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Mobile brain/body imaging (MoBI) is an integrative multimethod approach used to investigate human brain activity, motor behavior, and other physiological data associated with cognitive processes that involve active behavior. This chapter reviews the basic principles behind MoBI, recording instrumentation, and best practice of different processing and analyses approaches. The focus is on electroencephalography as the only portable method to image the human brain with sufficient temporal resolution to investigate fine-grained subsecond-scale cognitive processes. The chapter shows how controlled and modifiable experimental environments can be used to investigate natural cognition and active behavior in a wide range of applications in neuroergonomics and beyond.
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A new theory is taking hold in neuroscience. It is the theory that the brain is essentially a hypothesis-testing mechanism, one that attempts to minimise the error of its predictions about the sensory input it receives from the world. It is an attractive theory because powerful theoretical arguments support it, and yet it is at heart stunningly simple. Jakob Hohwy explains and explores this theory from the perspective of cognitive science and philosophy. The key argument throughout The Predictive Mind is that the mechanism explains the rich, deep, and multifaceted character of our conscious perception. It also gives a unified account of how perception is sculpted by attention, and how it depends on action. The mind is revealed as having a fragile and indirect relation to the world. Though we are deeply in tune with the world we are also strangely distanced from it. The first part of the book sets out how the theory enables rich, layered perception. The theory's probabilistic and statistical foundations are explained using examples from empirical research and analogies to different forms of inference. The second part uses the simple mechanism in an explanation of problematic cases of how we manage to represent, and sometimes misrepresent, the world in health as well as in mental illness. The third part looks into the mind, and shows how the theory accounts for attention, conscious unity, introspection, self and the privacy of our mental world.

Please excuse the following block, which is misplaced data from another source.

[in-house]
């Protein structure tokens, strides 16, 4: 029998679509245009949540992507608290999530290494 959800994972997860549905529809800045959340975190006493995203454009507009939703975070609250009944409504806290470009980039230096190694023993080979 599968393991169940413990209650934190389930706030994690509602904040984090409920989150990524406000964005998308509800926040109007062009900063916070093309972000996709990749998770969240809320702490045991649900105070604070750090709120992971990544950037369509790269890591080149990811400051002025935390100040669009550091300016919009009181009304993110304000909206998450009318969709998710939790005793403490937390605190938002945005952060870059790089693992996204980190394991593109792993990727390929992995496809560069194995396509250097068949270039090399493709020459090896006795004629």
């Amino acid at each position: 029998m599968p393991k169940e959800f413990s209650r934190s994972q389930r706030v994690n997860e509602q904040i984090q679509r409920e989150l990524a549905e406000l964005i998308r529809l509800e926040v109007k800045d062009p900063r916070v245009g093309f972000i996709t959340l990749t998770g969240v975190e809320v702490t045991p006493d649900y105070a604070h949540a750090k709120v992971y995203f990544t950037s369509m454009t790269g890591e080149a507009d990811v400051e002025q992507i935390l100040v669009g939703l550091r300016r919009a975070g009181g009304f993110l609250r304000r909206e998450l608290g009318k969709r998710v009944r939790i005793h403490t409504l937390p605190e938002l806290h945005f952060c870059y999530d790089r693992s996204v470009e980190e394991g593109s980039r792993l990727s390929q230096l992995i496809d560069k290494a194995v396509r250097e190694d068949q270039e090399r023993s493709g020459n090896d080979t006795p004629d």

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In the title of the first report about the Contingent Negative Variation (CNV) two things are suggested: The CNV is a sign of “sensori-motor association” and the CNV is an index for “expectancy” (Walter et al., 1964). In other words, the CNV reflects processes, which are, at first sight, quite different from the processes discussed in the other chapters in this book. Why then is it important to add a “deviant” chapter to this book? There are two reasons. First, the CNV is also a movement-preceding negativity (MPN), just as the Readiness Potential (RP). The RP reflects processes involved in the preparation of voluntary movements, and the CNV reflects processes involved in the preparation of signaled movements. In other words the RP and the CNV are both reflections of anticipatory behavior, at least as far as the motor system is involved. Moreover it doesn’t seem too difficult to put up a case for the view that most of our motor activity is elicited by the presence of some kind of stimuli, rather than being “voluntary”. This being a sufficient reason for a chapter on the CNV, there is a second reason. Anticipatory behavior is not restricted to the motor system; it involves attention to the surrounding and to stimuli, which are relevant for our ongoing behavior. This becomes clear in a simple paradigm such as the forewarned reaction time task, used to elicit a CNV. In such a paradigm, a warning signal (WS) alerts the subject to an upcoming imperative signal (RS) to which the subject has to respond, e. g. by pressing a button. The consequence is that the CNV is a MPN, confounded by activity related to anticipatory attention for the response signal (RS). This causes serious difficulty for the interpretation of the CNV. I will discuss later on a paradigm in which Separation in time of motor preparation and anticipatory attention is possible. The latter function is reflected in a second category of anticipatory slow waves: the Stimulus Preceding Negativity (SPN).
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Nature is the international weekly journal of science: a magazine style journal that publishes full-length research papers in all disciplines of science, as well as News and Views, reviews, news, features, commentaries, web focuses and more, covering all branches of science and how science impacts upon all aspects of society and life.
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Why do brains have so many connections? The principles exposed by Andy Clark provide answers to questions like this by appealing to the notion that brains distil causal regularities in the sensorium and embody them in models of their world. For example, connections embody the fact that causes have particular consequences. This commentary considers the imperatives for this form of embodiment.
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Speed and accuracy of single movements depend on several factors, such as direction of movement, distance to the target, and accompaniment by simultaneous movements. The relation between speed, accuracy, and distance appears to be determined by the time required to process feedback and to make corrective alterations in the movement. For a repetitive series of movements, there is some evidence suggesting that control is shifted from feedback to a motor program. This view receives further support from demonstrations that the reproduction of single movements may be relevant to understanding perceptual, memory, and motor skills is mentioned. (3 ref.) (PsycINFO Database Record (c) 2012 APA, all rights reserved)